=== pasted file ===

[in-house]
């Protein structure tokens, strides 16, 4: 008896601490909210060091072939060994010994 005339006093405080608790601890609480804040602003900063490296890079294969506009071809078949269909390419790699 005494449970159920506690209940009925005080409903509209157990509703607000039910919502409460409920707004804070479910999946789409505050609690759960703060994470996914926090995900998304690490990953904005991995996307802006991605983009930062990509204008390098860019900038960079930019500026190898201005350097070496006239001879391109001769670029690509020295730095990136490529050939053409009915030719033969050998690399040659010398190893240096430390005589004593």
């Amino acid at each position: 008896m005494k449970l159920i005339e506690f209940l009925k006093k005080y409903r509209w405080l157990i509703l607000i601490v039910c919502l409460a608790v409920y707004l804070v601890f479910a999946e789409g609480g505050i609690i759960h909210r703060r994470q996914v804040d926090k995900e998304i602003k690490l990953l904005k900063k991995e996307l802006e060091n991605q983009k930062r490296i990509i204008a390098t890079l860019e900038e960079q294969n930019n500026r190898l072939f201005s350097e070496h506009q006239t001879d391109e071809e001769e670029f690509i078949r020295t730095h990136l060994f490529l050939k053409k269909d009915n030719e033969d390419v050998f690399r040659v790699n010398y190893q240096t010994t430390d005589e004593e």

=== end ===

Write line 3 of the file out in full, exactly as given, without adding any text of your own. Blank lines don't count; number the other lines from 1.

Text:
């Amino acid at each position: 008896m005494k449970l159920i005339e506690f209940l009925k006093k005080y409903r509209w405080l157990i509703l607000i601490v039910c919502l409460a608790v409920y707004l804070v601890f479910a999946e789409g609480g505050i609690i759960h909210r703060r994470q996914v804040d926090k995900e998304i602003k690490l990953l904005k900063k991995e996307l802006e060091n991605q983009k930062r490296i990509i204008a390098t890079l860019e900038e960079q294969n930019n500026r190898l072939f201005s350097e070496h506009q006239t001879d391109e071809e001769e670029f690509i078949r020295t730095h990136l060994f490529l050939k053409k269909d009915n030719e033969d390419v050998f690399r040659v790699n010398y190893q240096t010994t430390d005589e004593e």